The Oscars have historically been dubbed "the Super Bowl for women." The point being that the Oscars telecast has delivered a heavy female, upscale audience which has been alluring for brands trying to reach that segment. Many brands targeting females have used the Oscars for product launches, new campaign introductions, and event tie-ins.
It appears the Oscars delivery of this audience may be waning due to the Academy Awards' reliance upon small audience films as award finalists.
One example is Frost/Nixon. Critics loved the film. But, its box office take to date is a paltry $17M. Contrast that to The Dark Knight, the second highest grossing film of all time but aced out of Oscar contention, with the exception of Heath Ledger's nomination.
In 1998, Titanic won Best Picture versus other well-attended films like L.A. Confidential, Good Will Hunting, and As Good As It Gets. Consequently, ratings for the Oscars broadcast were high with 57 million plus people tuning in.
Last year, nominated films included There Will Be Blood, No Country for Old Men, Michael Clayton and Juno. All told, the nominated films had only $356 million in domestic grosses. The TV result? Only 31.76 million viewers watched last year's telecast.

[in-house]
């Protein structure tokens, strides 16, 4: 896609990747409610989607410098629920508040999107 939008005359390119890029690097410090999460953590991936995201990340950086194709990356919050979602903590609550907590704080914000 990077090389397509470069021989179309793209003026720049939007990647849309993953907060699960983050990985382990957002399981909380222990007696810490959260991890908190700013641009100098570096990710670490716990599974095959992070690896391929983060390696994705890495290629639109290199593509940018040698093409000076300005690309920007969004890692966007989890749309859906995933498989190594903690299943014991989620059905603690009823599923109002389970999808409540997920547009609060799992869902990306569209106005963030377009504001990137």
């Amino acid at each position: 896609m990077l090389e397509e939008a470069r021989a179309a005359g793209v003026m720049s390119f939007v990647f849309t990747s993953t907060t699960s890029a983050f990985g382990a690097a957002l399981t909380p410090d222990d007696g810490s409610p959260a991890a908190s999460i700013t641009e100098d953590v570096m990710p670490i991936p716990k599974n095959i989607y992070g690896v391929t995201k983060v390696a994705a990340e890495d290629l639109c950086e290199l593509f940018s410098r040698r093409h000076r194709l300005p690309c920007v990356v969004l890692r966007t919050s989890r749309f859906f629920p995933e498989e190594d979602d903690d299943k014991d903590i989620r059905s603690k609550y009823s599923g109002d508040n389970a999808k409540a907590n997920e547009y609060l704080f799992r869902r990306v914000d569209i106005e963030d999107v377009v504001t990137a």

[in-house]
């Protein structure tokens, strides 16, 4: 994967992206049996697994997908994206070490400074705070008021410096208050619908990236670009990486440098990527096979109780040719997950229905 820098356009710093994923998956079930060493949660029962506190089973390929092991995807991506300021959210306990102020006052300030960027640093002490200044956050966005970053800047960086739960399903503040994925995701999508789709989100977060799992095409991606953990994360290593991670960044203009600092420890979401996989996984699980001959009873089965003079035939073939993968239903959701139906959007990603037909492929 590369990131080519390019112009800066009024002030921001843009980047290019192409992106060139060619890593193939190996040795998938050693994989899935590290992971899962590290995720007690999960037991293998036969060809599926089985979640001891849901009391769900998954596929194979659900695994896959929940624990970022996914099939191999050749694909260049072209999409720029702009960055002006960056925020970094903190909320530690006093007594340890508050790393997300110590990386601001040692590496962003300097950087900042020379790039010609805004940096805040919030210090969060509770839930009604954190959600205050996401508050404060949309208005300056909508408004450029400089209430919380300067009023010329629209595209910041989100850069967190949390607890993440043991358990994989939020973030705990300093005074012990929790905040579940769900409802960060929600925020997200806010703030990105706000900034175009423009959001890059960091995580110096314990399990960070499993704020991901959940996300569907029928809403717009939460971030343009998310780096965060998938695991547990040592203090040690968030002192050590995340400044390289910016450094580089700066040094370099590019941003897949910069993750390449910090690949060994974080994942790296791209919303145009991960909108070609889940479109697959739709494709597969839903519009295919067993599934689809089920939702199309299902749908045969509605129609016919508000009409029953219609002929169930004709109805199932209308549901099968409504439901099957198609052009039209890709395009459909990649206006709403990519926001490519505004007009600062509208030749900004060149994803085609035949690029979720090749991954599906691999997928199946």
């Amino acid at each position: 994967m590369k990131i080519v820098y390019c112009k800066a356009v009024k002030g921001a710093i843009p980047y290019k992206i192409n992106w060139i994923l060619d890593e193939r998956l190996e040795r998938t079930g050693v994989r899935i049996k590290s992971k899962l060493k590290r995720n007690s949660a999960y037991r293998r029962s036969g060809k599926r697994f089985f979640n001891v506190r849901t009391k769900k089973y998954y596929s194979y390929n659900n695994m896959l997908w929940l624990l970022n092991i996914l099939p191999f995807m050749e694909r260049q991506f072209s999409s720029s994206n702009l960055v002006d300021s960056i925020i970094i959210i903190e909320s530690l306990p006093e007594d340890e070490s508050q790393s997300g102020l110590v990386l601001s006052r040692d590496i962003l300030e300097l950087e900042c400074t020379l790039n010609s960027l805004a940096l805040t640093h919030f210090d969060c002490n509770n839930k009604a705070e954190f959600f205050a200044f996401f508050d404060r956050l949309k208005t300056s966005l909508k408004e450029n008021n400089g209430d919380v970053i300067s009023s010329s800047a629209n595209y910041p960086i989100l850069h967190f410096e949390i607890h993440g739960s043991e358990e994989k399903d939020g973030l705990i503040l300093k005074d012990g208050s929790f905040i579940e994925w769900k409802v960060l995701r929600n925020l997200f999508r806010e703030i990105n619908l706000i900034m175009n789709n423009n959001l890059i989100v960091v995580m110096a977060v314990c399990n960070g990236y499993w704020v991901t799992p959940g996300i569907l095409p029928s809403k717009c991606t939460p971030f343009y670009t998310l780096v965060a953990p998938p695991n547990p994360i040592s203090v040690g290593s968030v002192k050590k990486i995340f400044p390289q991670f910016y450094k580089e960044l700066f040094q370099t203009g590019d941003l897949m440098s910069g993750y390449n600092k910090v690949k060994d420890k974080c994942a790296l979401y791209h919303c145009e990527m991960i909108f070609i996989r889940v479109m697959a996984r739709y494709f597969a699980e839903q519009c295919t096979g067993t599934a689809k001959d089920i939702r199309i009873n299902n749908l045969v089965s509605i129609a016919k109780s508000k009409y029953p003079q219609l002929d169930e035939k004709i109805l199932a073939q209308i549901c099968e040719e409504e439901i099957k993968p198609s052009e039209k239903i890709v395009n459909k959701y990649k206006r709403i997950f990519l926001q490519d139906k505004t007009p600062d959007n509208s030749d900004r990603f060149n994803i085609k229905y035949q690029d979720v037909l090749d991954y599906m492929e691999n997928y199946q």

Don't expect a large audience this year given the aforementioned Frost/Nixon plus films like Slumdog Millionaire, Milk and The Reader up for Best Picture. The combined gross of all Best Picture nominees is only $275 million.
Stay tuned to this blog--we'll track viewership but it could very easily fall around or below 25 million this weekend. That would mean that the audience delivery of the Oscars is roughly 25-30% of that delivered by the Super Bowl--this years Pittsburgh-Arizona game was watched by 95.4 million people.